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The Magic of Propagation

Jennifer Zurko
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One of my best friends lives on 4.5 acres near the Wisconsin-Illinois border. It’s a little over an hour drive for us, so we try and visit her and her family whenever all of our schedules jive, especially during the summer. They have an in-ground pool and a pontoon boat since they live right on the Rock River. Their 5,500 sq. ft. house allows plenty of room for my family and my other bestie’s family to crash. It’s almost like a summer lake house, but they live there all year round.

Anyway, we’re always there with our children in tow and they’re old enough to hang by themselves while we adults chat over adult beverages. Once in a while, the children (who range in age from 9 to 16) feel like hanging out with us older folks, so they’ll wander over and sit for a bit.

My friend’s 13-year-old son is particularly amusing because he’s the king of the icebreaker topic. Inevitably, whenever the children walk by, the adult conversation stops because the topics are usually of a sensitive nature, so when the children sit down, there’s silence. This is when William asks a question like, “Would you rather die in a fire or by drowning?” Or “Which superheroes are better—Marvel or DC?” Or “Would you rather have no legs or no arms?” At first, you wonder which left field these questions came from, but then you find yourself really pondering them seriously. William’s icebreaker questions are always real thinkers.

This past summer, he asked, “If you could choose one super power, what would it be?” The answers ran the gamut, but if memory serves, I think I chose the ability to do magic. Which isn’t technically a super power, per se, but imagine what you could do if you had magical powers! With the flick of a wrist or the point of a finger, I could clean my whole house in minutes! I could have dinner ready—and cleaned up—as I sit and watch TV! I could have my hair look like it was done in a salon every day! I could make the guy who cut me off in traffic experience horrible gastrointestinal issues … right at that moment! (Okay, perhaps I don’t deserve to have magical powers, which really shouldn’t be used to exact revenge.)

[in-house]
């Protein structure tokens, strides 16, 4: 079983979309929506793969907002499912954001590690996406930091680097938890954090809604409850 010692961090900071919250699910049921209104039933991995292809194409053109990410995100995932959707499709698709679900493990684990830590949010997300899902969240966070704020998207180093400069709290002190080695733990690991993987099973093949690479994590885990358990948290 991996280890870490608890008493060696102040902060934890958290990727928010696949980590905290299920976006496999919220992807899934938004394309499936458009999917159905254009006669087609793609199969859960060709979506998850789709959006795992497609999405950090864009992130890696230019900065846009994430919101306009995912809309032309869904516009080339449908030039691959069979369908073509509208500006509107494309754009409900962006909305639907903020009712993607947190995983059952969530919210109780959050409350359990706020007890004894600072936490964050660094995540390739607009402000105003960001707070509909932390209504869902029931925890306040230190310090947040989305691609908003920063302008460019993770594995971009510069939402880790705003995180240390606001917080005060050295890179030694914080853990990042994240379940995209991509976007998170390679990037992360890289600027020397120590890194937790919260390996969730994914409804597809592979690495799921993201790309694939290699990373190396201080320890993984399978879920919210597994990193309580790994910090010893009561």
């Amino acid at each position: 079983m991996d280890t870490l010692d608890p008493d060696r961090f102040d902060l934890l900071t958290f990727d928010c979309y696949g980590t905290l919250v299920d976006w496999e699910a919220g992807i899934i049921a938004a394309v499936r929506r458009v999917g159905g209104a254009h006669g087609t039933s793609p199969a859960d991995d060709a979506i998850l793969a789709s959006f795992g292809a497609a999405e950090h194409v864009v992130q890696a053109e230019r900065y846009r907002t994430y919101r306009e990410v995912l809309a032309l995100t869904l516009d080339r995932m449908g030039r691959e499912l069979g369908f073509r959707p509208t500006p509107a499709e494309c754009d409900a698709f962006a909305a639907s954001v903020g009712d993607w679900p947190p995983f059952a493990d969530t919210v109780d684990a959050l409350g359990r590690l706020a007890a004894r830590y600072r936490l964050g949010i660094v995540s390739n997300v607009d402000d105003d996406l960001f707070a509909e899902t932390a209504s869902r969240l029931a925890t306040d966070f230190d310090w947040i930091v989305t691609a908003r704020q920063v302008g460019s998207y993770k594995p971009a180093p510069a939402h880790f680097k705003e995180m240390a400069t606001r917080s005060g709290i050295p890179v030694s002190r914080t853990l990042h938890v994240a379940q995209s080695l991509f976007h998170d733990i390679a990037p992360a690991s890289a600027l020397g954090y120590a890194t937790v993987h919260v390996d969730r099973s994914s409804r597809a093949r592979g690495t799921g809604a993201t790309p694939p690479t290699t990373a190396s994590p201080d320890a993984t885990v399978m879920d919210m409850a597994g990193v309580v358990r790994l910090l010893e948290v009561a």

If you had magical powers, wouldn’t it be great if you could just wave a wand over the greenhouse and everything was grown and finished to perfection? No transplanting, no insects, no diseases, no need to water. Alas, students of Hog-warts School of Witchcraft & Wizardry we are not; we have to do things the old-fashioned way.

But this doesn’t mean there isn’t some sort of magical element to propagation. I’m still always amazed at how small little seedlings and liners turn into big, beautiful plants. All of the magic happens in between that time, and it’s magic that you and your team do without the need for wands or pixie dust.

Keeping the magic alive has been much harder lately. With labor shortages and raising input costs, making magic in the greenhouse is getting expensive and stressful. More and more growers are turning to other ways to try and make up for the labor gaps while keeping up with the crazy demand we’ve seen since the pandemic started. One of these is automation. During the last few years, we’ve seen innovative liner transplanters introduced, and they just keep getting cooler and fancier as more growers bring them into their operations. Bossman Beytes asked a handful of growers and manufacturers for the latest on automated rooting technology.

Unfortunately, seed isn’t like Jack’s magic beans; otherwise, you wouldn’t have to worry about properly handling and storing them. Jerry Gorchels gives us tips to keep good seed from going bad.

If you maintain strict protocols for propagating your cuttings before the boxes even arrive, you’ll be ahead of the game. You can also prevent disease during propagation by being vigilant and get tips for producing high-quality young plants when it comes to fertilizer, pH and water management. 

So if you could choose one super power, what would it be? Would it be magical powers or would it be the ability to stop time to get in one last turn? Or super speed to get from one end of the greenhouse to the other in less than five seconds?

Or how about this: you could get all the good labor you need with the snap of your fingers. If you could capture that magic in a bottle, imagine what you could sell it for … GT